Northern right whale dolphin porpoising out of the water beside the ship while in transit. May 2019. Image source: Alexa Kownacki

The questions:

  1. What do you actually do here and why are you doing it?
  2. Is this year the same as last year in terms of weather, sightings, and transect locations?
  3. Did you expect to see greater or fewer sightings (number and diversity)?
  4. What is this Beaufort Sea State scale that you keep referring to?

All of these are important scientific questions that influence our hypothesis-testing research, survey methods, expected results, and potential conclusions. Although the entire science party aboard the ship conducted marine science, we all had our own specialties and sometimes only knew the basics, if that, about what the other person was doing. It became a perfect opportunity to share our science and standards across similar, but different fields.

Now, to answer those questions:

  1. a) What do you actually do here and b) why are you doing it?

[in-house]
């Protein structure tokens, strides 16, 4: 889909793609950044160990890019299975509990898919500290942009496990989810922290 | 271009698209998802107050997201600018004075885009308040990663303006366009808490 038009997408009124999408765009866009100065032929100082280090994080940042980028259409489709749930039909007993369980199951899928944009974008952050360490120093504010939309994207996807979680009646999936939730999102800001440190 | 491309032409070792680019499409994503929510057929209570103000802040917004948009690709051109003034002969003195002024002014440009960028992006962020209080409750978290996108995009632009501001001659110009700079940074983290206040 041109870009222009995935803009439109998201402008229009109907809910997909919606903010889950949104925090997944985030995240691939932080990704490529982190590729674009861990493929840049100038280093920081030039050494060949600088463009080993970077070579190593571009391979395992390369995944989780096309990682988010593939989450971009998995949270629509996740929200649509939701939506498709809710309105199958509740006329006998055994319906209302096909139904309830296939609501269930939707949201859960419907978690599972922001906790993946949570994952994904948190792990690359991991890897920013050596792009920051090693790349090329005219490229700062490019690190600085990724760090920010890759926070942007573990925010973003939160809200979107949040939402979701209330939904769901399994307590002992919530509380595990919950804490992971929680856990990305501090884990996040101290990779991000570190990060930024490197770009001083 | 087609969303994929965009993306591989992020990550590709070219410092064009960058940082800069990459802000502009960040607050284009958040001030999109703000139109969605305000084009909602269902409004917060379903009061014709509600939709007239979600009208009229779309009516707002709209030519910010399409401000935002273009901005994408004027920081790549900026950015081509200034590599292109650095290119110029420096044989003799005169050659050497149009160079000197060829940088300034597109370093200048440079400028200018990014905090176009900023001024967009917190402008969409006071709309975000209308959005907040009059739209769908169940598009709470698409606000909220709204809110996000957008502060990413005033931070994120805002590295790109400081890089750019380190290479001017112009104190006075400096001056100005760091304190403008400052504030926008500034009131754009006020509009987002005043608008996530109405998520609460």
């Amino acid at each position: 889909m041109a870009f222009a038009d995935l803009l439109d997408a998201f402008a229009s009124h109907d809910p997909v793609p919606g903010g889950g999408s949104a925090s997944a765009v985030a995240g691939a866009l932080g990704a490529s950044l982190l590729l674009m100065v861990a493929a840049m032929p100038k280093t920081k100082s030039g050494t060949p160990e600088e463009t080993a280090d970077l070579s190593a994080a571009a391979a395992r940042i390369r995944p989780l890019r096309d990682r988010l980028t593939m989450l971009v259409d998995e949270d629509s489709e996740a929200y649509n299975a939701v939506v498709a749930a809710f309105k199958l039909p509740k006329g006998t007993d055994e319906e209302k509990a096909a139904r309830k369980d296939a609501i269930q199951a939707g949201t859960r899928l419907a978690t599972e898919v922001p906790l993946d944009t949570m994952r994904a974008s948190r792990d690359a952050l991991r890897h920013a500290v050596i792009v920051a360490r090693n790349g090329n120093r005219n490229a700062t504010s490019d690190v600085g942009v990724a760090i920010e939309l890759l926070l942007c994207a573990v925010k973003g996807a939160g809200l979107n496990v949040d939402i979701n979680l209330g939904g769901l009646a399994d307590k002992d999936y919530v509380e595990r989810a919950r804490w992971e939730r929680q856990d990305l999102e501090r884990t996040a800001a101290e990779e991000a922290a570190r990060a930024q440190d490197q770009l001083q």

a) As the only marine mammal observer, I stand watch during favorable weather conditions while the ship is in transit, scanning from 0 to 90 degrees off the starboard side (from the front of the ship to a right angle towards the right side when facing forwards). Meanwhile, an application on an iPad called SeaScribe, records the ship’s exact location every 15 seconds, even when no animal is sighted. This process allows for the collection of absence data, that is, data when no animals are present. The SeaScribe program records the survey lines, along with manual inputs that I add, including weather and observer information. When I spot a marine mammal, I immediately mark an exact location on a hand held GPS, use my binoculars to identify the species, and add information to the sighting on the SeaScribe program, such as species, distance to the sighted animal(s), the degree (angle) to the sighting, number of animals in a group, behavior, and direction if traveling.